So, my district really uses the Thinking Strategies (Monitoring for Meaning, Drawing Inferences, Synthesizing, Asking Questions, Using Background Knowledge, Visualizing, Determining Importance). Kindergartners in my district use the word "schema." While I'm really fortunate that my students can identify these strategies, sometimes they can't put them into practice. When I read this quote from Tovani, I immediately thought of my husband who can barely get though a page of a book before he loses focus.
I started thinking that my students needed to be able to use strategies to focus on a task, especially during Independent Reading.
The Guiding Question asks the students to respond to the quote. I wanted to see if they had similar experiences, and what strategies they already had to overcome focus issues.
What happens when the little guy (we've named him Metacognitive Marvin) wanders? In previous lessons, we've learned how to choose "just right" books, we've chosen optimal learning zones (or OLZ's, in my class), and we've been working on building stamina. But students need strategies for when they just can't focus, or for when their text gets too difficult and they can't follow it anymore. The CCSS ask that students are reading highly complex texts and, as teachers, we need to support our students with strategies to work through these texts.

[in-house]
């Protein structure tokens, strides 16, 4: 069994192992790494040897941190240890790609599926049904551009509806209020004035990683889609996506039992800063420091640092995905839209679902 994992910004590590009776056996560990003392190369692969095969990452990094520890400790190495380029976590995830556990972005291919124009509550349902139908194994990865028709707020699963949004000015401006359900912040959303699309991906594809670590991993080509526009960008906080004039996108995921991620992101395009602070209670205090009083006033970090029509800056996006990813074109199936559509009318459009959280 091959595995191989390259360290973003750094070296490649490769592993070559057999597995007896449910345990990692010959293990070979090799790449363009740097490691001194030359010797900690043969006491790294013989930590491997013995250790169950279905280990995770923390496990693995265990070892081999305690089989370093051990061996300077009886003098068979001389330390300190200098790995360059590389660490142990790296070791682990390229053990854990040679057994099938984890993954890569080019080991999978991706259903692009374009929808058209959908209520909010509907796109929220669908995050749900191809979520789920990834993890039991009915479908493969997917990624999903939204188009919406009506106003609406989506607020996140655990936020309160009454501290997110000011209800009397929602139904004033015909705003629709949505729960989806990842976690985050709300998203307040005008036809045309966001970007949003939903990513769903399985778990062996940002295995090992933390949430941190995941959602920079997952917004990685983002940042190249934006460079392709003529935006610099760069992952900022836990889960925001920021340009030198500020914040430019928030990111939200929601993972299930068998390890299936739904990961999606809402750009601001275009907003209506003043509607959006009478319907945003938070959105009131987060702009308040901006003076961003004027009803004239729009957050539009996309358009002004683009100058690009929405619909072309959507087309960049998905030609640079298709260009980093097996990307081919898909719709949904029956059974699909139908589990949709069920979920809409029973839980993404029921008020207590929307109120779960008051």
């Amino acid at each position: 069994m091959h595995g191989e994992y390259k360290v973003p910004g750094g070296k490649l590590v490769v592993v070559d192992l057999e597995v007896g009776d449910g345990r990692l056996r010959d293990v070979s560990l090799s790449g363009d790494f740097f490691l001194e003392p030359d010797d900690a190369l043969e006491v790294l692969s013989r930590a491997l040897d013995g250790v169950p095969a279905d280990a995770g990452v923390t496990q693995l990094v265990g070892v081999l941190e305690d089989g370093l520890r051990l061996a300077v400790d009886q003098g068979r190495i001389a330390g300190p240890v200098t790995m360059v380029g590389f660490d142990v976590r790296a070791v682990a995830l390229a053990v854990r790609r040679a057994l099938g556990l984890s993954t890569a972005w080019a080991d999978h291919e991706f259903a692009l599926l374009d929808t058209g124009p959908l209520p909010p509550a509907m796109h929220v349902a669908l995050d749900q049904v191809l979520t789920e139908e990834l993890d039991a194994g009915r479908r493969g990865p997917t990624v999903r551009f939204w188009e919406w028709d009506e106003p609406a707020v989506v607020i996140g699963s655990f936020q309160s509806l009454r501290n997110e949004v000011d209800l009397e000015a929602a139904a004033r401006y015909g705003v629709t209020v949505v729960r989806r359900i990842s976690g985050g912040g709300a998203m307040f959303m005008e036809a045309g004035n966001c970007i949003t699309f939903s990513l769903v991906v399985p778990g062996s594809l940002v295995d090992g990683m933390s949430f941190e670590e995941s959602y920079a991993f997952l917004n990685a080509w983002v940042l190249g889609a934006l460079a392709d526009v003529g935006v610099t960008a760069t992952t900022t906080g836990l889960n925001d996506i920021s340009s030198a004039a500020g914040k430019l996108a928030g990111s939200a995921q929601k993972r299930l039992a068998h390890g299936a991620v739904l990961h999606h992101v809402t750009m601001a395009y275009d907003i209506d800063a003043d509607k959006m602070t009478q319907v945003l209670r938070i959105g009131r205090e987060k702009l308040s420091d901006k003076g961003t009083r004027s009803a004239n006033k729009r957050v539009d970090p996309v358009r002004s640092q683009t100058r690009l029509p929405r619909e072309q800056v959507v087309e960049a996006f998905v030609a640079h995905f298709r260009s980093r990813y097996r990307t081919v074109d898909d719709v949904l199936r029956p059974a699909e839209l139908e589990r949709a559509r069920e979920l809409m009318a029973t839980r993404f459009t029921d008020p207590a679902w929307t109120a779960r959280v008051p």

I ask the students for strategies for when they can't focus, and I record these on an anchor chart.
I send students to their OLZ's (Optimal Learning Zone) for Independent Reading. During this time, I also read. Later on in the year, I will confer with students, but for now they need to see a proficient independent reader. Who knows? They may be watching for me, and how I handle it when my mind wanders off.
I instruct my students to pay attention to when their mind wanders while reading. When it does, I want them to jot down in their Writer's Notebook what strategy they used to get their little guy back. Right now, we are working to build our stamina for independent reading, so, while 30 minutes is the goal, it may not be achieved completely. And that's okay.
My students choose from one of the Reflection stems each day. Here's an example of a student reflection from this lesson: